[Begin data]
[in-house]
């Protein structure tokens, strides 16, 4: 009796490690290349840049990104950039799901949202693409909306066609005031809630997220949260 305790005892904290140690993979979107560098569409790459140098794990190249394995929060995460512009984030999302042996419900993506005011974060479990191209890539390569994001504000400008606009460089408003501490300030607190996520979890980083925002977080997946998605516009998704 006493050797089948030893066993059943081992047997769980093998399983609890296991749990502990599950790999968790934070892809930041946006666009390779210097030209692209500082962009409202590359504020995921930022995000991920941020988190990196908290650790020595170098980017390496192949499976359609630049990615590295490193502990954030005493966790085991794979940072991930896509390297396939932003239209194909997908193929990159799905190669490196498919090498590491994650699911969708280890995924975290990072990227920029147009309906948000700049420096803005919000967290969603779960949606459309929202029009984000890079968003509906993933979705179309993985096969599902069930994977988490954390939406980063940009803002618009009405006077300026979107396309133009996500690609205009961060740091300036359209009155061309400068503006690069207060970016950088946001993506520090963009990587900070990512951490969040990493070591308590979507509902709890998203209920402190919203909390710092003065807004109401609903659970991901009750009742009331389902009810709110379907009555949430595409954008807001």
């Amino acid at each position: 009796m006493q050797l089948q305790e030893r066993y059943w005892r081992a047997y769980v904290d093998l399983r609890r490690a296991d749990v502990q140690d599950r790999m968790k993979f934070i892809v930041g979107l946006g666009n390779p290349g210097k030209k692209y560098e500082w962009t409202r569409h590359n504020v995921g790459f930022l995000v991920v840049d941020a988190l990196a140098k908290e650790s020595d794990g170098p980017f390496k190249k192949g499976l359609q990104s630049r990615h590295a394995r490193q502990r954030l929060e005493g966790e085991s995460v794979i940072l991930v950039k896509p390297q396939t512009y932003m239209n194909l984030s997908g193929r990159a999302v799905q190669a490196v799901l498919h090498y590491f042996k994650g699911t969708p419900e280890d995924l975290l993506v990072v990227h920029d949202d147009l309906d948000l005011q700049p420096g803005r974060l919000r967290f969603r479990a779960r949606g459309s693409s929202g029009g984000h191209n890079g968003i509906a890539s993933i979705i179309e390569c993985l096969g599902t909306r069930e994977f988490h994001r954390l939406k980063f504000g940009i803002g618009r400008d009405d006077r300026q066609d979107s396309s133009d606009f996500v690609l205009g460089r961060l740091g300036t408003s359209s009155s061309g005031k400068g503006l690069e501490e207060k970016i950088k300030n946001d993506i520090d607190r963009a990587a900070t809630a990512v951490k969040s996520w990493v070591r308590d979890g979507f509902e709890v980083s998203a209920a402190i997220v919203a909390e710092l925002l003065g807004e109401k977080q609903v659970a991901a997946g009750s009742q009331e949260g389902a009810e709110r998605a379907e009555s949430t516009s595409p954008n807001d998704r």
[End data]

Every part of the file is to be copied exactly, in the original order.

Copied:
[in-house]
């Protein structure tokens, strides 16, 4: 009796490690290349840049990104950039799901949202693409909306066609005031809630997220949260 305790005892904290140690993979979107560098569409790459140098794990190249394995929060995460512009984030999302042996419900993506005011974060479990191209890539390569994001504000400008606009460089408003501490300030607190996520979890980083925002977080997946998605516009998704 006493050797089948030893066993059943081992047997769980093998399983609890296991749990502990599950790999968790934070892809930041946006666009390779210097030209692209500082962009409202590359504020995921930022995000991920941020988190990196908290650790020595170098980017390496192949499976359609630049990615590295490193502990954030005493966790085991794979940072991930896509390297396939932003239209194909997908193929990159799905190669490196498919090498590491994650699911969708280890995924975290990072990227920029147009309906948000700049420096803005919000967290969603779960949606459309929202029009984000890079968003509906993933979705179309993985096969599902069930994977988490954390939406980063940009803002618009009405006077300026979107396309133009996500690609205009961060740091300036359209009155061309400068503006690069207060970016950088946001993506520090963009990587900070990512951490969040990493070591308590979507509902709890998203209920402190919203909390710092003065807004109401609903659970991901009750009742009331389902009810709110379907009555949430595409954008807001």
């Amino acid at each position: 009796m006493q050797l089948q305790e030893r066993y059943w005892r081992a047997y769980v904290d093998l399983r609890r490690a296991d749990v502990q140690d599950r790999m968790k993979f934070i892809v930041g979107l946006g666009n390779p290349g210097k030209k692209y560098e500082w962009t409202r569409h590359n504020v995921g790459f930022l995000v991920v840049d941020a988190l990196a140098k908290e650790s020595d794990g170098p980017f390496k190249k192949g499976l359609q990104s630049r990615h590295a394995r490193q502990r954030l929060e005493g966790e085991s995460v794979i940072l991930v950039k896509p390297q396939t512009y932003m239209n194909l984030s997908g193929r990159a999302v799905q190669a490196v799901l498919h090498y590491f042996k994650g699911t969708p419900e280890d995924l975290l993506v990072v990227h920029d949202d147009l309906d948000l005011q700049p420096g803005r974060l919000r967290f969603r479990a779960r949606g459309s693409s929202g029009g984000h191209n890079g968003i509906a890539s993933i979705i179309e390569c993985l096969g599902t909306r069930e994977f988490h994001r954390l939406k980063f504000g940009i803002g618009r400008d009405d006077r300026q066609d979107s396309s133009d606009f996500v690609l205009g460089r961060l740091g300036t408003s359209s009155s061309g005031k400068g503006l690069e501490e207060k970016i950088k300030n946001d993506i520090d607190r963009a990587a900070t809630a990512v951490k969040s996520w990493v070591r308590d979890g979507f509902e709890v980083s998203a209920a402190i997220v919203a909390e710092l925002l003065g807004e109401k977080q609903v659970a991901a997946g009750s009742q009331e949260g389902a009810e709110r998605a379907e009555s949430t516009s595409p954008n807001d998704r």